Monday, October 18, 2010

Christ Covenant Presbyterian Church In Matthews, NC Rejects LDS Couple Jeremy And Jodi Stokes As Scout Leaders; Mormons Not Deemed "Christian"

A mainstream Protestant church in North Carolina has rejected the application of a couple who are members of the Church of Jesus Christ of Latter-day Saints to be Scout leaders in the Protestant church's Cub Scout pack. Full story published October 18th, 2010 by the Charlotte Observer. Story has now gone national; the Washington Post and NPR have picked it up.

The LDS couple, Jeremy and Jodi Stokes, had enrolled their two boys in the Cub Scout pack sponsored by Christ Covenant Presbyterian Church of Matthews, North Carolina, not only because they had a number of friends attending that church, but because their own LDS ward could not accommodate six-year-old Tiger scouts (one of their boys is six). The boys were made fully welcome, and when the couple found out the pack needed more adult help, they signed up to be Scout leaders. The church was initially thrilled, particularly since Jeremy Stokes himself was an Eagle Scout.

But suddenly, their application was rejected -- because they are Mormons. The Rev. Gabe Sylvia, Christ Covenant's staff liaison to the Scouting program and the church's pastor for Christian Education and Young Families, confirmed the Stokes' account. He called them to apologize but defends the church's decision. "Based on a once-over, informal scan, it looked like the Stokes would be good additions to our leadership," he said. "But when it became clear that they were Mormons, they could not become leaders in our pack. Mormonism is not consistent with historical Christianity." The Stokes were told their sons were still welcome to participate, and that the Stokes would be accepted as volunteers. But as practicing Mormons, they couldn't be leaders. Pastor Sylvia also explained that since their Scouting program is also intended to be a specific ministry of their church, they want to insure that what Scout leaders believe is consistent with their denominational viewpoint.

Another Christ Covenant spokesperson, Stelle Snyder, assured the public that Mormons weren't being singled out. "From the standpoint of ministering and representing the church, those people (coaches and Scout leaders) need to be on the same page," Snyder said. "In practice and intent, this is not meant to be unwelcome, unpleasant or unnecessarily legalistic. It's all for positive reasons". She added that they even rejected a Catholic for the same reasons in the past.

What upset the Stokes family most was the church questioning their Christianity. Jodi Stokes pointed out that she has a picture of Jesus in her living room, and the very name of the LDS Church bespeaks Jesus Christ. How can you get more Christian than that? Bishop Steven Rowlan of the LDS ward in Weddington where the Stokes attend services, acknowledged that Mormon theology diverges from some beliefs shared by most Protestants, Catholics and Orthodox Christians. But he insisted members of the LDS Church are as Christian as the members of Christ Covenant. Bishop Rowlan Bishop Rowlan wouldn't say whether he would be open to naming a non-Mormon as a Scouting leader, explaining that it is LDS policy to evaluate it on a case-by-case basis.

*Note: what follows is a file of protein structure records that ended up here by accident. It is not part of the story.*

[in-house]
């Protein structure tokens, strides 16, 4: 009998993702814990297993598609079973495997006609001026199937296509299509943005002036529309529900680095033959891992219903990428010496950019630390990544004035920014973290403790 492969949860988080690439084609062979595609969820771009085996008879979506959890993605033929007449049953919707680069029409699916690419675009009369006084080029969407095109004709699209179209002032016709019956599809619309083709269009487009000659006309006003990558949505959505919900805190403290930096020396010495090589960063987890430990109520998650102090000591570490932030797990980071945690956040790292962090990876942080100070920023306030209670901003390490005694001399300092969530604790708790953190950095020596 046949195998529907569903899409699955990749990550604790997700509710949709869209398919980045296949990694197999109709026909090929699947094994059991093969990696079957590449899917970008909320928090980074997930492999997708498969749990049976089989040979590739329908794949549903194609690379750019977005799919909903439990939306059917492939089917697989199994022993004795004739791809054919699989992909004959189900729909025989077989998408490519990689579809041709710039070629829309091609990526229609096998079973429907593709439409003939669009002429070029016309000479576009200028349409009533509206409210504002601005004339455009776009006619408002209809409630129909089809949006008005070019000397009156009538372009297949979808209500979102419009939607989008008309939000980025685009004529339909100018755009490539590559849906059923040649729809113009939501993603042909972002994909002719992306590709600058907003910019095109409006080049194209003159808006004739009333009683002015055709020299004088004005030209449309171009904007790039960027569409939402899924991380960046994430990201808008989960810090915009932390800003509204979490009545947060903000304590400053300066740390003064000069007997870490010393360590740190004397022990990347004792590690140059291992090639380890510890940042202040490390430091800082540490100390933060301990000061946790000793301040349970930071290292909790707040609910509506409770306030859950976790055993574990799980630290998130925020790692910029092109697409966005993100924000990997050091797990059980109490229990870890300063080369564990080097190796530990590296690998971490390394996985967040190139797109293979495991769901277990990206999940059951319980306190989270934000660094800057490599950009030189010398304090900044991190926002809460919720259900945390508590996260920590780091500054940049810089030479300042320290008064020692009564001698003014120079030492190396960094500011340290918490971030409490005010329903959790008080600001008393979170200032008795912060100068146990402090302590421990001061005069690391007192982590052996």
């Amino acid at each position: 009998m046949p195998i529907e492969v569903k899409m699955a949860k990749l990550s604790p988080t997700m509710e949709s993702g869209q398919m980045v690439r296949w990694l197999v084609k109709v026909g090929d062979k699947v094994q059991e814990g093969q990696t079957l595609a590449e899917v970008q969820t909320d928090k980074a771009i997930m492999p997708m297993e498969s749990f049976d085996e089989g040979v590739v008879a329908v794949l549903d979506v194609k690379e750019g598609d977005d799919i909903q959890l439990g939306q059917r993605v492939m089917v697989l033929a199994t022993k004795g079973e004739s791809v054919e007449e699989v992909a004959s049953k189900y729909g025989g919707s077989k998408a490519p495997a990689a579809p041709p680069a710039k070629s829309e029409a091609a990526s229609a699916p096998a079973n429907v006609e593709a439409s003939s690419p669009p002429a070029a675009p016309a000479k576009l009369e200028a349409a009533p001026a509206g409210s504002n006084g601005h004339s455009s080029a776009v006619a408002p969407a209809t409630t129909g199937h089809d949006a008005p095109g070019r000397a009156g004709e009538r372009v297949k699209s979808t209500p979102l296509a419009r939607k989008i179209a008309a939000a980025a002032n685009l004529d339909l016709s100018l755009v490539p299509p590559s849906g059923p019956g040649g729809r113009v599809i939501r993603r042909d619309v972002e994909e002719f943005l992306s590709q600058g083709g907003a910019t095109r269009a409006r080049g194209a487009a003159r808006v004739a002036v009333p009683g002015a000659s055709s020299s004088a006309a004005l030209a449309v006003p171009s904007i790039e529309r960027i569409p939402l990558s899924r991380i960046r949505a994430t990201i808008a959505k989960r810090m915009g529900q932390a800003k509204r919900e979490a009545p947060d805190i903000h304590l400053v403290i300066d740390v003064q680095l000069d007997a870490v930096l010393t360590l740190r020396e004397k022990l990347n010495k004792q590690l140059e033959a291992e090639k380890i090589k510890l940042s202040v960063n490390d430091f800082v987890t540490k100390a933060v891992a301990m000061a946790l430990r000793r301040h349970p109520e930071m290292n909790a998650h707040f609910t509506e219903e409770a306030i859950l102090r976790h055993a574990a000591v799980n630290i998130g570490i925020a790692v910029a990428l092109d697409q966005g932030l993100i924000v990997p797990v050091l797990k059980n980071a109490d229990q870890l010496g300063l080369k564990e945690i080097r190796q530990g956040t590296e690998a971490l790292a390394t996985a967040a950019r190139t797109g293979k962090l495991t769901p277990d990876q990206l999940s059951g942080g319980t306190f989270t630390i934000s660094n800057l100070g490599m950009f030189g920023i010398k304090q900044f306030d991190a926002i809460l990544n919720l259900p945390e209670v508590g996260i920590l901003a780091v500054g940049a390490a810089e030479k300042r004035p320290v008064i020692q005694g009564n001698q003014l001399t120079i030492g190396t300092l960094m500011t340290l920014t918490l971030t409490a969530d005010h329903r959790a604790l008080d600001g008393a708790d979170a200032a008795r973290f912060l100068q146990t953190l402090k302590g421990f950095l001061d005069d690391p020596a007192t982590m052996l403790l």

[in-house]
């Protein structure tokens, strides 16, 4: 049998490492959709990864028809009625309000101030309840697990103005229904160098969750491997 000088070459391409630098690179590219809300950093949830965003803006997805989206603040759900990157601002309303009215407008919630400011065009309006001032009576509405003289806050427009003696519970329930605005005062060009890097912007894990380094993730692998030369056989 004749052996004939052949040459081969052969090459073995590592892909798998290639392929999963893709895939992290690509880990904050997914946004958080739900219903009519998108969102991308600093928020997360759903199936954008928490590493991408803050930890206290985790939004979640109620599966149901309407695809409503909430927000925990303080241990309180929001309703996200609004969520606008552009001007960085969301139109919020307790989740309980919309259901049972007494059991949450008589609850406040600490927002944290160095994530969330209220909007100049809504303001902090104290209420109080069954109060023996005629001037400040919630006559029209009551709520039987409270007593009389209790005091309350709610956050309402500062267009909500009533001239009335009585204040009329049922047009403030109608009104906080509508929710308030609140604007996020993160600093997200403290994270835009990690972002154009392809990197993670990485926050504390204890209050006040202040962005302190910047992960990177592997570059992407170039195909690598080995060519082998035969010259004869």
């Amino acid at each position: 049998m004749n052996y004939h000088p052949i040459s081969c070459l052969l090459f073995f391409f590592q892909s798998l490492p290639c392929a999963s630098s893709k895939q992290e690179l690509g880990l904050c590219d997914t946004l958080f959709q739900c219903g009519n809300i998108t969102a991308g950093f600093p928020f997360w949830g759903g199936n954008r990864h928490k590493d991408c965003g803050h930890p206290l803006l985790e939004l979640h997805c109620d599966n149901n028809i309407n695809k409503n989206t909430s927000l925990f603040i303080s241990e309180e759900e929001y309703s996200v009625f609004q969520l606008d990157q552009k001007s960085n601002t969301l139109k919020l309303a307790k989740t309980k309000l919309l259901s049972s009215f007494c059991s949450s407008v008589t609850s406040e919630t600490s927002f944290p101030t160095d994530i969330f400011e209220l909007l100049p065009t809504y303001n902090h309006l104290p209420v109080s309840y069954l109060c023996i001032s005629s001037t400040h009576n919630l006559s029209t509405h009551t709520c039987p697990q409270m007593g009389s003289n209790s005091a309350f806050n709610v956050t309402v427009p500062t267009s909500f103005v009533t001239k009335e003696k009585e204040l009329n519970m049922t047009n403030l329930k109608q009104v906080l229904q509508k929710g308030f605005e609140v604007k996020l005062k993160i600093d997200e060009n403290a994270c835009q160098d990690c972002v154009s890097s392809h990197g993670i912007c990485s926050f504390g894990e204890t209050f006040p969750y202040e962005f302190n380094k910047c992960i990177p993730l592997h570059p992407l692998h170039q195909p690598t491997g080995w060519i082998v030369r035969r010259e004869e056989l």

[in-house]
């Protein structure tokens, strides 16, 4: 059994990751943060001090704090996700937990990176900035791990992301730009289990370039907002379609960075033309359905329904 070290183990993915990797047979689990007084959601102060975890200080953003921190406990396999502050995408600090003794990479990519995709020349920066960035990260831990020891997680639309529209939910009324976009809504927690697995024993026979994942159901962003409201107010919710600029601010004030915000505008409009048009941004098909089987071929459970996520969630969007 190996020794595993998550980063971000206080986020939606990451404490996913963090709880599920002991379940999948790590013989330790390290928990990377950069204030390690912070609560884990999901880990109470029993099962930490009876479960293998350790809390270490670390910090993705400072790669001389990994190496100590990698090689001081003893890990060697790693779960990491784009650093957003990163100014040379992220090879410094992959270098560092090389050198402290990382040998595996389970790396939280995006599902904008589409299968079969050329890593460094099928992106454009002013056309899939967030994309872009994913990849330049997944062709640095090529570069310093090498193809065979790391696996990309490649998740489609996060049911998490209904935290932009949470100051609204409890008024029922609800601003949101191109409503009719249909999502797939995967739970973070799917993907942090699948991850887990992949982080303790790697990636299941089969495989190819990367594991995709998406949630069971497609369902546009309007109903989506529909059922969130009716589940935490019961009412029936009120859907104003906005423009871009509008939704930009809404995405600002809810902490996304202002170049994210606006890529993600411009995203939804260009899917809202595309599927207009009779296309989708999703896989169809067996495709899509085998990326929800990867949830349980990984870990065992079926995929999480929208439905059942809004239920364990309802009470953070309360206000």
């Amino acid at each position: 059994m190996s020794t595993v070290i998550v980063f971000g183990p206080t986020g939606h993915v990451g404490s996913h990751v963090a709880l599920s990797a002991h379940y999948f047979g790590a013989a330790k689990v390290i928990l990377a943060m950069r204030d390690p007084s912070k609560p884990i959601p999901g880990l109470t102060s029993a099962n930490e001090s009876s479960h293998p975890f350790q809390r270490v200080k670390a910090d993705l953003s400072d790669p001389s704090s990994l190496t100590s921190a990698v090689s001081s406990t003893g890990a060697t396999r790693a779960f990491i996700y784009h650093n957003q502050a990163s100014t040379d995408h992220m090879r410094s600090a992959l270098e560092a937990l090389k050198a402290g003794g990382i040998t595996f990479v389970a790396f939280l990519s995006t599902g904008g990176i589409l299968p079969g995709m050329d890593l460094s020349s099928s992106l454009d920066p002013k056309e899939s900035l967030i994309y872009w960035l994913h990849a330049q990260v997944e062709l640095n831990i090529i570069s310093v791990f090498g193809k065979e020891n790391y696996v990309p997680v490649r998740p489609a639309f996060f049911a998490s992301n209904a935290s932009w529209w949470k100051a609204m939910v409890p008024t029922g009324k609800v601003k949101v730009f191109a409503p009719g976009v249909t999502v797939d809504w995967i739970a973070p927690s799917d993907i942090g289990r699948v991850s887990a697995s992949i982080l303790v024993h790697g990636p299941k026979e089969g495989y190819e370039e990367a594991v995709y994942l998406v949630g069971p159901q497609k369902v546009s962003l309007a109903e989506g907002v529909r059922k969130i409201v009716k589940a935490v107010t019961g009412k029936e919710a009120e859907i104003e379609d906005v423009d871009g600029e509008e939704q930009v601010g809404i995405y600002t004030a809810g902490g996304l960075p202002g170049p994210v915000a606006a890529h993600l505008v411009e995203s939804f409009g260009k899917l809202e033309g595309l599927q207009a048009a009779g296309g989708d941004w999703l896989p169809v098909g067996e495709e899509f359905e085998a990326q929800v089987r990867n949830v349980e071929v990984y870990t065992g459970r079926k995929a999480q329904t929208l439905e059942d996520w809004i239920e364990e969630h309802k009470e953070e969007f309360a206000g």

Is it legal? Absolutely, said Mark Turner, executive director of the Mecklenburg County Council of the Boy Scouts. Christ Covenant is within its rights as a chartering organization to apply additional leadership qualifications, as long as it also honors those the Boy Scouts insist upon.

For their part, Christ Covenant intends to keep the restriction in place, but they intend to clarify such policies that were always understood, but not necessarily written down, to avoid blindsiding other people in the future.

Analysis: Many of our Christian brothers and sisters are reluctant to acknowledge that Mormonism is Christian, not necessarily because of any malice, but out of honest conviction. They have a much more elaborate definition of Christianity than we do. Some believe a Christian must accept the Nicean Creed or the Athanasian Creed to qualify for the label of Christian.

But the late President Gordon B. Hinckley made the most defining statement:

“We are Christians in a very real sense and that is coming to be more and more widely recognized. Once upon a time people everywhere said we are not Christians. They have come to recognize that we are, and that we have a very vital and dynamic religion based on the teachings of Jesus Christ. We, of course, accept Jesus Christ as our Leader, our King, our Savior...the dominant figure in the history of the world, the only perfect Man who ever walked the earth, the living Son of the living God. He is our Savior and our Redeemer through whose atoning sacrifice has come the opportunity of eternal life. Members of The Church of Jesus Christ of Latter-day Saints pray and worship in the name of Jesus Christ. He is the center of our faith and the head of our Church. The Book of Mormon is Another Testament of Jesus Christ and witnesses of His divinity, His life, and His Atonement.”

Nevertheless, since Christ Covenant Church intends for their Scouting program to be a ministry of their church as well, I won't criticize them for their restriction. It's obvious they bear no personal ill will towards Mormons.

1 comment:

JTR/LDS said...

Most Presbyterians will drink alchoholic beverages: including the clergy. This is there choice, but it is in direct conflict with the LDS Church. I believe such practices as well as others that would soon surface, would result in family problems for the Stoke's family. If your chidlren should join, and they developed a close relationship with the leaders,you would disapprove of the cigerettes and alcohol they would be expose to in word if not deed.I was raised in the extremely liberal Methodist church, and the Presb.are even more so.